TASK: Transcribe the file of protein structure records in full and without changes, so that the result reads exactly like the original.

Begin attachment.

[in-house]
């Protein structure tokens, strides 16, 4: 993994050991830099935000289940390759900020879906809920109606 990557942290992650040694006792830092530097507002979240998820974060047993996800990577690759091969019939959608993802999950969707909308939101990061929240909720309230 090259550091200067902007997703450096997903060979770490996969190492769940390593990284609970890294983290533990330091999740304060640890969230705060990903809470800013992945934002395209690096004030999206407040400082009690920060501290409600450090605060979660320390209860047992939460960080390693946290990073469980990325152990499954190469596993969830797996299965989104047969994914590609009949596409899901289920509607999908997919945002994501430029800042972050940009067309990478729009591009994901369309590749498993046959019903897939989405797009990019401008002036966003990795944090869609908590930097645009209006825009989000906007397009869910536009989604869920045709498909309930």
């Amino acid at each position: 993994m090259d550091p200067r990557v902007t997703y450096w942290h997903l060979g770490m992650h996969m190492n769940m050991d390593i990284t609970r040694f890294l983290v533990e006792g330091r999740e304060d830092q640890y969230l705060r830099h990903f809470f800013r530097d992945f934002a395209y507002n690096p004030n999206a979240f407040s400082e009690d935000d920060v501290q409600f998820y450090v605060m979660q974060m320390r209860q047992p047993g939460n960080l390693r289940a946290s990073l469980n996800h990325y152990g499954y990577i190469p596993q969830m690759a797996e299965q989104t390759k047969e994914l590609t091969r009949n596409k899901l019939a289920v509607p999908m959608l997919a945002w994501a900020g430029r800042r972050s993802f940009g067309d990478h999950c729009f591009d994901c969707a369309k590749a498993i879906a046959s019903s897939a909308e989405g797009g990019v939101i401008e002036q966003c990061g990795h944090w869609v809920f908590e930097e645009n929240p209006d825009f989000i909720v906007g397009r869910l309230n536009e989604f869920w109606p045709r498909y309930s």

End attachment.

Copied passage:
[in-house]
């Protein structure tokens, strides 16, 4: 993994050991830099935000289940390759900020879906809920109606 990557942290992650040694006792830092530097507002979240998820974060047993996800990577690759091969019939959608993802999950969707909308939101990061929240909720309230 090259550091200067902007997703450096997903060979770490996969190492769940390593990284609970890294983290533990330091999740304060640890969230705060990903809470800013992945934002395209690096004030999206407040400082009690920060501290409600450090605060979660320390209860047992939460960080390693946290990073469980990325152990499954190469596993969830797996299965989104047969994914590609009949596409899901289920509607999908997919945002994501430029800042972050940009067309990478729009591009994901369309590749498993046959019903897939989405797009990019401008002036966003990795944090869609908590930097645009209006825009989000906007397009869910536009989604869920045709498909309930």
């Amino acid at each position: 993994m090259d550091p200067r990557v902007t997703y450096w942290h997903l060979g770490m992650h996969m190492n769940m050991d390593i990284t609970r040694f890294l983290v533990e006792g330091r999740e304060d830092q640890y969230l705060r830099h990903f809470f800013r530097d992945f934002a395209y507002n690096p004030n999206a979240f407040s400082e009690d935000d920060v501290q409600f998820y450090v605060m979660q974060m320390r209860q047992p047993g939460n960080l390693r289940a946290s990073l469980n996800h990325y152990g499954y990577i190469p596993q969830m690759a797996e299965q989104t390759k047969e994914l590609t091969r009949n596409k899901l019939a289920v509607p999908m959608l997919a945002w994501a900020g430029r800042r972050s993802f940009g067309d990478h999950c729009f591009d994901c969707a369309k590749a498993i879906a046959s019903s897939a909308e989405g797009g990019v939101i401008e002036q966003c990061g990795h944090w869609v809920f908590e930097e645009n929240p209006d825009f989000i909720v906007g397009r869910l309230n536009e989604f869920w109606p045709r498909y309930s």